Sunday, August 24, 2014

Finalized Eighth Grade Plans (post redo)

Here is the finalized 8th grade layout:

Literature
Novels (choosing several from):
Robin Hood / The Story of King Arthur and His Knights (Howard Pyle)
Age of Fable (Thomas Bulfinch)
Andrew Lang's Fairy Books or Brothers Grimm
Kidnapped / Treasure Island (Robert Louis Stevenson)
Jungle Book / Kim / Captains Courageous / Puck of Pook's Hill (Rudyard Kipling)
House of Arden / The Wouldbegoods (Edith Nesbit)
A Christmas Carol / Oliver Twist / Cricket on the Hearth (Charles Dickens)
The Prince and the Pauper / Huckleberry Finn (Mark Twain)
Little Men / Jack and Jill (Louisa May Alcott)
Animal Farm (George Orwell)
The Iliad (Homer)
Penrod (Booth Tarkington)
Tanglewood Tales (Nathaniel Hawthorne)
Abraham Lincoln's World (Genevieve Foster)
Poor Richard (James Daugherty)
Five Little Peppers and How They Grew (Margaret Sidney)
Black Beauty (Anna Sewall)
The Borrowers (Mary Norton)

Poetry:
Shel Silverstein selections
Come Hither anthology (Walter de la Mare)
AO Year 6 poetry collection

Plays:
Selections from Tales from Shakespeare (Charles and Mary Lamb)

Grammar
Painless Grammar (Rebecca Elliott)
Simply Grammar (Karen Andreola)
Grammar & Usage (Basic Not Boring Series - Imogene Forte, Marjorie Frank, & Joy MacKenzie)

Mathematics
Algebra 1: An Incremental Development, 3rd edition (John H. Saxon Jr.)

Physical Science
Holt Science & Technology Physical Science by Holt, Rhinehart, & Winston

Nature Study
Handbook of Nature Study (Anna Botsford Comstock)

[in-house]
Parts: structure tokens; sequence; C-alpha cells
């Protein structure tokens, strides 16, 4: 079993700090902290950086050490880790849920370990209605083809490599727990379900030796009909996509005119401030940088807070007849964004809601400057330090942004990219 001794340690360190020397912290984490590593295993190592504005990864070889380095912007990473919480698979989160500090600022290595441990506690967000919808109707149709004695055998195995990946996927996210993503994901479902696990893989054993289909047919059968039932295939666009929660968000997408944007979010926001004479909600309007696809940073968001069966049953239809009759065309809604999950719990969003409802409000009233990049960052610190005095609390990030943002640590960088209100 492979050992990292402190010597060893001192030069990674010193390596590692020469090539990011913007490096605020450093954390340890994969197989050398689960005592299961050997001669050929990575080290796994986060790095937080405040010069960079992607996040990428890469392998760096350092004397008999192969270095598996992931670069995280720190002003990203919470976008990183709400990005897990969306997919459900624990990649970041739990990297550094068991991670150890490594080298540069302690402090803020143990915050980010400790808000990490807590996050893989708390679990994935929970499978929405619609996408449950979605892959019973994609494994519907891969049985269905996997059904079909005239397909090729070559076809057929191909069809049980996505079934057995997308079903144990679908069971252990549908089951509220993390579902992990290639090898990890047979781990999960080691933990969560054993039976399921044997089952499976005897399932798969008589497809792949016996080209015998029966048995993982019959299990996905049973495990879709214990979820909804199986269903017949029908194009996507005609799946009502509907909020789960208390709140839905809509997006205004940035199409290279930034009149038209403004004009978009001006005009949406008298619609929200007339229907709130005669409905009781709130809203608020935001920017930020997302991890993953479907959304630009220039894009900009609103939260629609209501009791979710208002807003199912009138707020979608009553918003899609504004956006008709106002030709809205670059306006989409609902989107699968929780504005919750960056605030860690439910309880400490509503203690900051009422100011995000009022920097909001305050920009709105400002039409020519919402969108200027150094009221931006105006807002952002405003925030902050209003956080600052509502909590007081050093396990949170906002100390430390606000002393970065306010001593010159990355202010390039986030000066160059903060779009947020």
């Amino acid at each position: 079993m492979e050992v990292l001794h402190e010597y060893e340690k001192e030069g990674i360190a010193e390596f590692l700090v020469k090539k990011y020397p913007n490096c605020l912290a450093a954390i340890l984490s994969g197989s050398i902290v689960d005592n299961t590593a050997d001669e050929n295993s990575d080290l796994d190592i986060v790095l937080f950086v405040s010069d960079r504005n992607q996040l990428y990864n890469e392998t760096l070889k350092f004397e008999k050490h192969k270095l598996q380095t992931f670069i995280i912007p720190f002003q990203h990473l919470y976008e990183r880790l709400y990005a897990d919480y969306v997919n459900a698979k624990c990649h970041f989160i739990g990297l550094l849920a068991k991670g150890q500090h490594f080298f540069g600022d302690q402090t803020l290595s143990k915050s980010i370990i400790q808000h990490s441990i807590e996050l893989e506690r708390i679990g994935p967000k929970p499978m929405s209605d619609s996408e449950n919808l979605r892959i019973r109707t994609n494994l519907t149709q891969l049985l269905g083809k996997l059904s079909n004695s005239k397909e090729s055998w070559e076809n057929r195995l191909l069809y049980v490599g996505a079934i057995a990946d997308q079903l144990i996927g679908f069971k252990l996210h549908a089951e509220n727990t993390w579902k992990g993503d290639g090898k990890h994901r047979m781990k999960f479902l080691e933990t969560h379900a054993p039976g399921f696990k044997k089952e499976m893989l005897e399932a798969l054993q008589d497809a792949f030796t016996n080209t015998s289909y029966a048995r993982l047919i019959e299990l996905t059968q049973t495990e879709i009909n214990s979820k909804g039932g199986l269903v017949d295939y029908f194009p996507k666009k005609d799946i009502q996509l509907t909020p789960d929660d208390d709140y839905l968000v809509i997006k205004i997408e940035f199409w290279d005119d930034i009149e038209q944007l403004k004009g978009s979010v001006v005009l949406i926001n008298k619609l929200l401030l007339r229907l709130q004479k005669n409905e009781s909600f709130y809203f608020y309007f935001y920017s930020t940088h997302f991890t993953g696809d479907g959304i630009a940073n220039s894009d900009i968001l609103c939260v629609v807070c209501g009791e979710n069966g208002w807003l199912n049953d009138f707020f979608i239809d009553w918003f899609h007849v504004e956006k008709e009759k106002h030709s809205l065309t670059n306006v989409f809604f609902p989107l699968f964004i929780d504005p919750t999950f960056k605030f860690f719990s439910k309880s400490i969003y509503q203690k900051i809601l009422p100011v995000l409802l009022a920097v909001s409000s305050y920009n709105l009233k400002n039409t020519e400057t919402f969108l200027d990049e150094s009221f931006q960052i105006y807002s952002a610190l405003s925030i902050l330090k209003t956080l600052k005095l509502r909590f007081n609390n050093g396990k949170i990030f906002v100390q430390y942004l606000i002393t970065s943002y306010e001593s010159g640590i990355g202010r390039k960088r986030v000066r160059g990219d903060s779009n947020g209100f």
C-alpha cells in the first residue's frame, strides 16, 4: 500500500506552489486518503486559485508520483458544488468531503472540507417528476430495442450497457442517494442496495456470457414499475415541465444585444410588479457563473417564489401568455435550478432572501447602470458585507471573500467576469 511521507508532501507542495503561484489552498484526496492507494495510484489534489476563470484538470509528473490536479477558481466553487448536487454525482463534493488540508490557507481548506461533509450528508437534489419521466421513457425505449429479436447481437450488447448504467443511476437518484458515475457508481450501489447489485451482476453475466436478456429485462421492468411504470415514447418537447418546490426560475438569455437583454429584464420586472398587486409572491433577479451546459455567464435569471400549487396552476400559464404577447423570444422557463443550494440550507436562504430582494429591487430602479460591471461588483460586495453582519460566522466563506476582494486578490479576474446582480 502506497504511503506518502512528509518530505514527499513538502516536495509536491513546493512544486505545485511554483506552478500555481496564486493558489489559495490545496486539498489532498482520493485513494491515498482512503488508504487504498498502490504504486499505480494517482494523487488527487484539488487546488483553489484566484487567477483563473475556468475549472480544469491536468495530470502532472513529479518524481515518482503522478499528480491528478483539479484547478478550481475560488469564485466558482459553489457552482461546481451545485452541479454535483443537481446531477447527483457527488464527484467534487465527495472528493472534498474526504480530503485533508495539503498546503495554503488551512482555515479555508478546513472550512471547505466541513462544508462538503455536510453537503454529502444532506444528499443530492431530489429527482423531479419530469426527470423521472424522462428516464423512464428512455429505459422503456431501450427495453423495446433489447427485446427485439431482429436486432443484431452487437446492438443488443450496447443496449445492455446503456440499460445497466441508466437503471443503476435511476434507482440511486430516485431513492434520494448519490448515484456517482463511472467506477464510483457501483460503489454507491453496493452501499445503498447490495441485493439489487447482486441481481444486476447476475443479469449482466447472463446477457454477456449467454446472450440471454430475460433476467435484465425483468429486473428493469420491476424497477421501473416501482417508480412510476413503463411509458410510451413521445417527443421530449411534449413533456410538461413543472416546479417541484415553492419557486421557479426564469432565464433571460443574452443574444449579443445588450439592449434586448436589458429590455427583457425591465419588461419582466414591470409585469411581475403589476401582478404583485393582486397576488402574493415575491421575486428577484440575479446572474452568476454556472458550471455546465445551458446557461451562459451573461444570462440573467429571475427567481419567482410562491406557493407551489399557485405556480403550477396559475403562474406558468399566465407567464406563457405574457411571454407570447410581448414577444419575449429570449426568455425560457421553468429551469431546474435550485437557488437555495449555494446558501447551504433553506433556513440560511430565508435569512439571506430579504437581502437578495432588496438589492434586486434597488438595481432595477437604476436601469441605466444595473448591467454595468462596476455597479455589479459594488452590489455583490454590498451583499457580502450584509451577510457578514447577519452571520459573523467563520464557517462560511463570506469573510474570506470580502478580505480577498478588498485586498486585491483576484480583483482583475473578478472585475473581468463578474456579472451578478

Outdoor Hour Challenges, from handbookofnaturestudy.blogspot.com
Ambleside Online term schedule for 2014-2015:  
        fall - cultivated crops
winter - stars/sky
spring - amphibians

World History
Augustus Caesar's World (Genevieve Foster)
The Story of the World 4: The Modern Age (Susan Wise Bauer)
Story of the Greeks (H. A. Guerber)
Story of the Romans (H. A. Guerber)

Geography
World Geography (The Basic Not Boring Series - Leland Graham and Frankie Long)
Map Skills (The Basic Not Boring Series - Imogene Forte & Marjorie Frank)
Welcome to the Wonderful World of Geography (Brenda Runkle)

Citizenship
U.S. Government, Economics, & Citizenship (The Basic Not Boring Series - Imogene Forte,
      Marjorie Frank, & Charlotte Poulos)

Spanish
Getting Started with Spanish: Beginning Spanish for Homeschoolers and Self-Taught Students
      at Any Age (William E. Linney and Antonio L. Orta)

Artist/Picture Study
Ambleside Online schedule for 2014-2015:
       Term 1 - Fra Angelico (1395-1455; Italian Renaissance)
       Term 2 - Diego Velazquez (1599-1660; Spanish Baroque)
       Term 3 - Edgar Degas (1834-1917; French Impressionism)

Composer Study
Ambleside Online schedule for 2014-2015:
       Term 1 - Hildegard von Bingen (1098-1179)
       Term 2 - Children’s Classics
       Term 3 - Sergei Rachmaninoff (1873-1943)

Catholic Studies
We Live Our Faith (Sadlier) and Confirmand studies at local parish CCD, Grade 8